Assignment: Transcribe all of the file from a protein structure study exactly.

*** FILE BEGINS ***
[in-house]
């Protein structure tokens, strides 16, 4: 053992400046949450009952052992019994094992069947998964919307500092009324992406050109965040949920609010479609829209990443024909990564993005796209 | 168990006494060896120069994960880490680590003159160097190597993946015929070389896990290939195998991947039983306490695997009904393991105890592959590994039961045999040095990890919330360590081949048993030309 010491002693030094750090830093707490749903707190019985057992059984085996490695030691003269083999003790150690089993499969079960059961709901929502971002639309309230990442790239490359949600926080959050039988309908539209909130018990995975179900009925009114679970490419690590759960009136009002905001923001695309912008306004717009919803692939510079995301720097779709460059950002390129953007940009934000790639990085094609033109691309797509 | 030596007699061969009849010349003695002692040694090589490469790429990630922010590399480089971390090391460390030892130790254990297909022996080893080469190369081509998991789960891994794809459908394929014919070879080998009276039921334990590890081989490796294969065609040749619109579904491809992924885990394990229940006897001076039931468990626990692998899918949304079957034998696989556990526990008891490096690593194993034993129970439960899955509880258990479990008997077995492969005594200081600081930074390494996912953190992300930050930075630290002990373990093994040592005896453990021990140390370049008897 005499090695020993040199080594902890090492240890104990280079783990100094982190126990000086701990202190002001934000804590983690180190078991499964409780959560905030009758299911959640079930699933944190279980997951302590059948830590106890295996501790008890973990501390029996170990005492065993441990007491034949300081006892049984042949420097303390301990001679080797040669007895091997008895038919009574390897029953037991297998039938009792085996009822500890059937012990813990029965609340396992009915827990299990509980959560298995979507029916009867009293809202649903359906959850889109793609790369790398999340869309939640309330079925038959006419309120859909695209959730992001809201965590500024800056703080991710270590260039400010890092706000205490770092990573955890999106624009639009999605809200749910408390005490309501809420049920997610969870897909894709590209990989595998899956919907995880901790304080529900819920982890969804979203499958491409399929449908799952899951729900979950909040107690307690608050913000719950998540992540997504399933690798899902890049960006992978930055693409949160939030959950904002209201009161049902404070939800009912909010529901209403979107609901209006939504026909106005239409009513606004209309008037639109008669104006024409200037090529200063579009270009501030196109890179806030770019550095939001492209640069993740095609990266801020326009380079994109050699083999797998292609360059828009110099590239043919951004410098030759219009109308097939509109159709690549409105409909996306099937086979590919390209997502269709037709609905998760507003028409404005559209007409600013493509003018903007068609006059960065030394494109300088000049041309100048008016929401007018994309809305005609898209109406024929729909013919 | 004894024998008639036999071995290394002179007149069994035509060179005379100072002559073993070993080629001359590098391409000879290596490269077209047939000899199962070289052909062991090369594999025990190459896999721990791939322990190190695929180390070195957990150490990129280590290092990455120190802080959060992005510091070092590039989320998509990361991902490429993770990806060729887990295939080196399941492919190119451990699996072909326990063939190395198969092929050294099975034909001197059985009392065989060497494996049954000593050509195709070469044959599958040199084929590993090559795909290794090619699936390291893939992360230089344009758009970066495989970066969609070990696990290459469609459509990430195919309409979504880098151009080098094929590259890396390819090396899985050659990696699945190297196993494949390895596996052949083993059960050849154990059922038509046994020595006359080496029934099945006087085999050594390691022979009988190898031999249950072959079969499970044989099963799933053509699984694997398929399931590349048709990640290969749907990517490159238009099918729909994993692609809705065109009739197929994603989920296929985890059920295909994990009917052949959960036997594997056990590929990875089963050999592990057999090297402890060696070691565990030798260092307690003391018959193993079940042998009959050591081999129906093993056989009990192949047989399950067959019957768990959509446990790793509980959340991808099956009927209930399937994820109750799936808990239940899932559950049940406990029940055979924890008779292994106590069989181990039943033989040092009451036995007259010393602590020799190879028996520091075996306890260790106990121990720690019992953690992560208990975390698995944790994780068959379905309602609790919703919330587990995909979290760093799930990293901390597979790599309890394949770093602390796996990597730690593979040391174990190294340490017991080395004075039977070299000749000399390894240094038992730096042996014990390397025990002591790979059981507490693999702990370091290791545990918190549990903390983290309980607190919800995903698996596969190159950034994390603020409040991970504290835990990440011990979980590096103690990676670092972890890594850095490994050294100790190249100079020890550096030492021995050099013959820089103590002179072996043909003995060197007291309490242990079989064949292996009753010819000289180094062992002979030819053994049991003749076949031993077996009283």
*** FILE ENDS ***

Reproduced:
[in-house]
């Protein structure tokens, strides 16, 4: 053992400046949450009952052992019994094992069947998964919307500092009324992406050109965040949920609010479609829209990443024909990564993005796209 | 168990006494060896120069994960880490680590003159160097190597993946015929070389896990290939195998991947039983306490695997009904393991105890592959590994039961045999040095990890919330360590081949048993030309 010491002693030094750090830093707490749903707190019985057992059984085996490695030691003269083999003790150690089993499969079960059961709901929502971002639309309230990442790239490359949600926080959050039988309908539209909130018990995975179900009925009114679970490419690590759960009136009002905001923001695309912008306004717009919803692939510079995301720097779709460059950002390129953007940009934000790639990085094609033109691309797509 | 030596007699061969009849010349003695002692040694090589490469790429990630922010590399480089971390090391460390030892130790254990297909022996080893080469190369081509998991789960891994794809459908394929014919070879080998009276039921334990590890081989490796294969065609040749619109579904491809992924885990394990229940006897001076039931468990626990692998899918949304079957034998696989556990526990008891490096690593194993034993129970439960899955509880258990479990008997077995492969005594200081600081930074390494996912953190992300930050930075630290002990373990093994040592005896453990021990140390370049008897 005499090695020993040199080594902890090492240890104990280079783990100094982190126990000086701990202190002001934000804590983690180190078991499964409780959560905030009758299911959640079930699933944190279980997951302590059948830590106890295996501790008890973990501390029996170990005492065993441990007491034949300081006892049984042949420097303390301990001679080797040669007895091997008895038919009574390897029953037991297998039938009792085996009822500890059937012990813990029965609340396992009915827990299990509980959560298995979507029916009867009293809202649903359906959850889109793609790369790398999340869309939640309330079925038959006419309120859909695209959730992001809201965590500024800056703080991710270590260039400010890092706000205490770092990573955890999106624009639009999605809200749910408390005490309501809420049920997610969870897909894709590209990989595998899956919907995880901790304080529900819920982890969804979203499958491409399929449908799952899951729900979950909040107690307690608050913000719950998540992540997504399933690798899902890049960006992978930055693409949160939030959950904002209201009161049902404070939800009912909010529901209403979107609901209006939504026909106005239409009513606004209309008037639109008669104006024409200037090529200063579009270009501030196109890179806030770019550095939001492209640069993740095609990266801020326009380079994109050699083999797998292609360059828009110099590239043919951004410098030759219009109308097939509109159709690549409105409909996306099937086979590919390209997502269709037709609905998760507003028409404005559209007409600013493509003018903007068609006059960065030394494109300088000049041309100048008016929401007018994309809305005609898209109406024929729909013919 | 004894024998008639036999071995290394002179007149069994035509060179005379100072002559073993070993080629001359590098391409000879290596490269077209047939000899199962070289052909062991090369594999025990190459896999721990791939322990190190695929180390070195957990150490990129280590290092990455120190802080959060992005510091070092590039989320998509990361991902490429993770990806060729887990295939080196399941492919190119451990699996072909326990063939190395198969092929050294099975034909001197059985009392065989060497494996049954000593050509195709070469044959599958040199084929590993090559795909290794090619699936390291893939992360230089344009758009970066495989970066969609070990696990290459469609459509990430195919309409979504880098151009080098094929590259890396390819090396899985050659990696699945190297196993494949390895596996052949083993059960050849154990059922038509046994020595006359080496029934099945006087085999050594390691022979009988190898031999249950072959079969499970044989099963799933053509699984694997398929399931590349048709990640290969749907990517490159238009099918729909994993692609809705065109009739197929994603989920296929985890059920295909994990009917052949959960036997594997056990590929990875089963050999592990057999090297402890060696070691565990030798260092307690003391018959193993079940042998009959050591081999129906093993056989009990192949047989399950067959019957768990959509446990790793509980959340991808099956009927209930399937994820109750799936808990239940899932559950049940406990029940055979924890008779292994106590069989181990039943033989040092009451036995007259010393602590020799190879028996520091075996306890260790106990121990720690019992953690992560208990975390698995944790994780068959379905309602609790919703919330587990995909979290760093799930990293901390597979790599309890394949770093602390796996990597730690593979040391174990190294340490017991080395004075039977070299000749000399390894240094038992730096042996014990390397025990002591790979059981507490693999702990370091290791545990918190549990903390983290309980607190919800995903698996596969190159950034994390603020409040991970504290835990990440011990979980590096103690990676670092972890890594850095490994050294100790190249100079020890550096030492021995050099013959820089103590002179072996043909003995060197007291309490242990079989064949292996009753010819000289180094062992002979030819053994049991003749076949031993077996009283």